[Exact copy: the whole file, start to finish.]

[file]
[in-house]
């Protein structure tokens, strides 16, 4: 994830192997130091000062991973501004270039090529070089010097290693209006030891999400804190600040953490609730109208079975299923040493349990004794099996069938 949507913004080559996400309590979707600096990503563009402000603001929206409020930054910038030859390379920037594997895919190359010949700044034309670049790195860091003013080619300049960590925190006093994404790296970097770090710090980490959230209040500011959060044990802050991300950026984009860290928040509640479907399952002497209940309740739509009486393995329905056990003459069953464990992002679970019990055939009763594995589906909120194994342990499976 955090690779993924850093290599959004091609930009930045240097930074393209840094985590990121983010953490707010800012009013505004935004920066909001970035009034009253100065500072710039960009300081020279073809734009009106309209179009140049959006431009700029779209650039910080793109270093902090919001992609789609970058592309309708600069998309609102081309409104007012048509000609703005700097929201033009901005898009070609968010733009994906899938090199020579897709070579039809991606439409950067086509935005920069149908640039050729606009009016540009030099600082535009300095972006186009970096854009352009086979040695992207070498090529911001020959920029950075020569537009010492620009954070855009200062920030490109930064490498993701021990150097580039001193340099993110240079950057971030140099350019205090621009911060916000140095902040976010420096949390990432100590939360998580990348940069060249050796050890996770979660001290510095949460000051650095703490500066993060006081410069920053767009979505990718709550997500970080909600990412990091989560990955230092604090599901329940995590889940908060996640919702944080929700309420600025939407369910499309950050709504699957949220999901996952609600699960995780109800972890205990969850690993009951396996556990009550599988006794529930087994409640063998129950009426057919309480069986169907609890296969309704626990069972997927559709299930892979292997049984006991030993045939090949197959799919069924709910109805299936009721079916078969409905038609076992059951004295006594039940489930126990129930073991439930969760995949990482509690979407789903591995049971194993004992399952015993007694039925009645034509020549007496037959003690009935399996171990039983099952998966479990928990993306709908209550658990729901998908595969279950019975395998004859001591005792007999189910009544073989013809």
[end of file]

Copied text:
[in-house]
């Protein structure tokens, strides 16, 4: 994830192997130091000062991973501004270039090529070089010097290693209006030891999400804190600040953490609730109208079975299923040493349990004794099996069938 949507913004080559996400309590979707600096990503563009402000603001929206409020930054910038030859390379920037594997895919190359010949700044034309670049790195860091003013080619300049960590925190006093994404790296970097770090710090980490959230209040500011959060044990802050991300950026984009860290928040509640479907399952002497209940309740739509009486393995329905056990003459069953464990992002679970019990055939009763594995589906909120194994342990499976 955090690779993924850093290599959004091609930009930045240097930074393209840094985590990121983010953490707010800012009013505004935004920066909001970035009034009253100065500072710039960009300081020279073809734009009106309209179009140049959006431009700029779209650039910080793109270093902090919001992609789609970058592309309708600069998309609102081309409104007012048509000609703005700097929201033009901005898009070609968010733009994906899938090199020579897709070579039809991606439409950067086509935005920069149908640039050729606009009016540009030099600082535009300095972006186009970096854009352009086979040695992207070498090529911001020959920029950075020569537009010492620009954070855009200062920030490109930064490498993701021990150097580039001193340099993110240079950057971030140099350019205090621009911060916000140095902040976010420096949390990432100590939360998580990348940069060249050796050890996770979660001290510095949460000051650095703490500066993060006081410069920053767009979505990718709550997500970080909600990412990091989560990955230092604090599901329940995590889940908060996640919702944080929700309420600025939407369910499309950050709504699957949220999901996952609600699960995780109800972890205990969850690993009951396996556990009550599988006794529930087994409640063998129950009426057919309480069986169907609890296969309704626990069972997927559709299930892979292997049984006991030993045939090949197959799919069924709910109805299936009721079916078969409905038609076992059951004295006594039940489930126990129930073991439930969760995949990482509690979407789903591995049971194993004992399952015993007694039925009645034509020549007496037959003690009935399996171990039983099952998966479990928990993306709908209550658990729901998908595969279950019975395998004859001591005792007999189910009544073989013809």